Scottish tenant farmers have been urged to take the chance to establish compensation agreements with landlords during a temporary legal “amnesty” which begins next week.
Under the Land Reform Act there is a three-year window in which landlords and tenants can agree on which farm improvements can be compensated when the tenancy ends. It is often a fractious negotiation, and the aim of the new law is to simplify the process.
Farm improvements made from this year will require the tenant to adhere to statutory procedures, to ensure more clarity for all parties in future improvements.
Speaking at the Scottish Agricultural Arbiters Valuers Association (SAAVA), the Association’s president Rob Forrest, briefed Scottish members on the opportunity which starts on June 13.
“I strongly encourage all tenants to use this chance to get their ‘house in order’ and establish the compensation terms of any improvements made,” he said.
Valuers adviser, Jeremy Moody, pointed out the amnesty only determined what improvements are eligible for compensation and does not agree value, which can only be established when the tenancy ends. And it will not lead to any immediate payments.
“However, for existing improvements, it is a very sensible approach to gather evidence to show what work has been done to date and by whom, discussing it all with the landlord. The aim should be to seek agreement and have a signed document to define what will be compensated at the end of the tenancy, all recorded for use at the future waygo,” he added.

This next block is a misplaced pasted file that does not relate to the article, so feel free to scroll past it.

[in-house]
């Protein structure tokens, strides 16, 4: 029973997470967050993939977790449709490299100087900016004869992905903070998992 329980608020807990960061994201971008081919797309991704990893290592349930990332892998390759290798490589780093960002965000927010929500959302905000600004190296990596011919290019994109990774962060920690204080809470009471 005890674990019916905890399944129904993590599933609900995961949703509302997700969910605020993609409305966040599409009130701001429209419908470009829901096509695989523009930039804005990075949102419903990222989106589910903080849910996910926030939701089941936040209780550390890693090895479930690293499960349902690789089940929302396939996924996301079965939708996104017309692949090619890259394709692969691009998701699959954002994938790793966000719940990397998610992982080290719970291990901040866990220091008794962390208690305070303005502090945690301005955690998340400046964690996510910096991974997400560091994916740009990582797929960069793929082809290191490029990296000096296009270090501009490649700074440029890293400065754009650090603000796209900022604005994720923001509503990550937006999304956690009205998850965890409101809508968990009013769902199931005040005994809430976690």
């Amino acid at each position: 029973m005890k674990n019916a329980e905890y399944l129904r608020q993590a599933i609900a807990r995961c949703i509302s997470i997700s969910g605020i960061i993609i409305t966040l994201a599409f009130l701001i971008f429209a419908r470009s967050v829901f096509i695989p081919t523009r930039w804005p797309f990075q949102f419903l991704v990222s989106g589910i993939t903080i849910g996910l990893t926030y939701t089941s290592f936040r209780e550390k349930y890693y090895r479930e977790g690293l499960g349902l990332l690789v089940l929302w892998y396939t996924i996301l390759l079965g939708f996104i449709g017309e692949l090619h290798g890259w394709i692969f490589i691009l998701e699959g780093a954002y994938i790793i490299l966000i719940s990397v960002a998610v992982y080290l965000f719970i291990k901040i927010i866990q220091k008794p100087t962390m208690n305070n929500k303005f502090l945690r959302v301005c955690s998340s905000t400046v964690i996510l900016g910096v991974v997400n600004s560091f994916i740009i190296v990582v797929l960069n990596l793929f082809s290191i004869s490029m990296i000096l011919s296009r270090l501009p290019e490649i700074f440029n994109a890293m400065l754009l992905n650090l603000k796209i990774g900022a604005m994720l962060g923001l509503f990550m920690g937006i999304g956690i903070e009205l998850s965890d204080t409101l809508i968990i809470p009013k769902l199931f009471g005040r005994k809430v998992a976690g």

“This process is best pursued by the tenant and landlord, and professional support may be beneficial for objectivity and experienced advice in making sense of what can be 50 years of patchy records for a claim that may be made after a tenant’s death. Discuss improvements with an inspection of the farm, and once agreement has been reached, record the outcome on an amnesty agreement and keep with all legal papers for future reference.”
Mr Moody said it was essential to gather as much evidence as possible for the process.
“This can include farm maps, planning papers, information from family members and invoices – just to name a few. It may take some time, so start early and drive the process for a quick and amicable conclusion,” he said.
“The opportunity to establish clarity as to what is compensatable is a very positive development for landlord and tenant relations and, as good housekeeping, could save risks of future conflict and legal procedures. I highly recommend all tenants and landlords to act on this chance to agree terms, so all parties are clear on their position and effective business planning can be made with an accurate knowledge of the position.”